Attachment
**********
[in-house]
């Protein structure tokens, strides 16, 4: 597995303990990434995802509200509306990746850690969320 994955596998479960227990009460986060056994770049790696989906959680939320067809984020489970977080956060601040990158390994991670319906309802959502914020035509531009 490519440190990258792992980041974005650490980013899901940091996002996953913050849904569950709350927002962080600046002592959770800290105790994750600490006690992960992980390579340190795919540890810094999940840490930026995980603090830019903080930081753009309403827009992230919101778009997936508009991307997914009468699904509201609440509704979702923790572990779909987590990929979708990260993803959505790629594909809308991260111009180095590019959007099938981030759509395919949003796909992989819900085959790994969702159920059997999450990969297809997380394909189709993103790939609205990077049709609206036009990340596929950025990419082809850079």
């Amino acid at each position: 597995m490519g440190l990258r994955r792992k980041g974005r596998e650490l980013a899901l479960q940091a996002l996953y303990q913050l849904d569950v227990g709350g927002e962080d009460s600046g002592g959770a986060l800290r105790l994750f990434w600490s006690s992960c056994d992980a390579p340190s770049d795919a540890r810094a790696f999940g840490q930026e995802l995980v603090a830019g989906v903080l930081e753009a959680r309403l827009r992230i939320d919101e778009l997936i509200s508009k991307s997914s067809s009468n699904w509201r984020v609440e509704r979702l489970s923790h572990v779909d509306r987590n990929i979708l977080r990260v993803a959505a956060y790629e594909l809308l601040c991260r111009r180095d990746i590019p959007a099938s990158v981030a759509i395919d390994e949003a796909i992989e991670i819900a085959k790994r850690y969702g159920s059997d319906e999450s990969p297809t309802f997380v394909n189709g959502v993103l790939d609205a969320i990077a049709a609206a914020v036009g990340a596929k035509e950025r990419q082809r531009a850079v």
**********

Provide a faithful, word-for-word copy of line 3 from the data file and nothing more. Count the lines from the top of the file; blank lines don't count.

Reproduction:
């Amino acid at each position: 597995m490519g440190l990258r994955r792992k980041g974005r596998e650490l980013a899901l479960q940091a996002l996953y303990q913050l849904d569950v227990g709350g927002e962080d009460s600046g002592g959770a986060l800290r105790l994750f990434w600490s006690s992960c056994d992980a390579p340190s770049d795919a540890r810094a790696f999940g840490q930026e995802l995980v603090a830019g989906v903080l930081e753009a959680r309403l827009r992230i939320d919101e778009l997936i509200s508009k991307s997914s067809s009468n699904w509201r984020v609440e509704r979702l489970s923790h572990v779909d509306r987590n990929i979708l977080r990260v993803a959505a956060y790629e594909l809308l601040c991260r111009r180095d990746i590019p959007a099938s990158v981030a759509i395919d390994e949003a796909i992989e991670i819900a085959k790994r850690y969702g159920s059997d319906e999450s990969p297809t309802f997380v394909n189709g959502v993103l790939d609205a969320i990077a049709a609206a914020v036009g990340a596929k035509e950025r990419q082809r531009a850079v």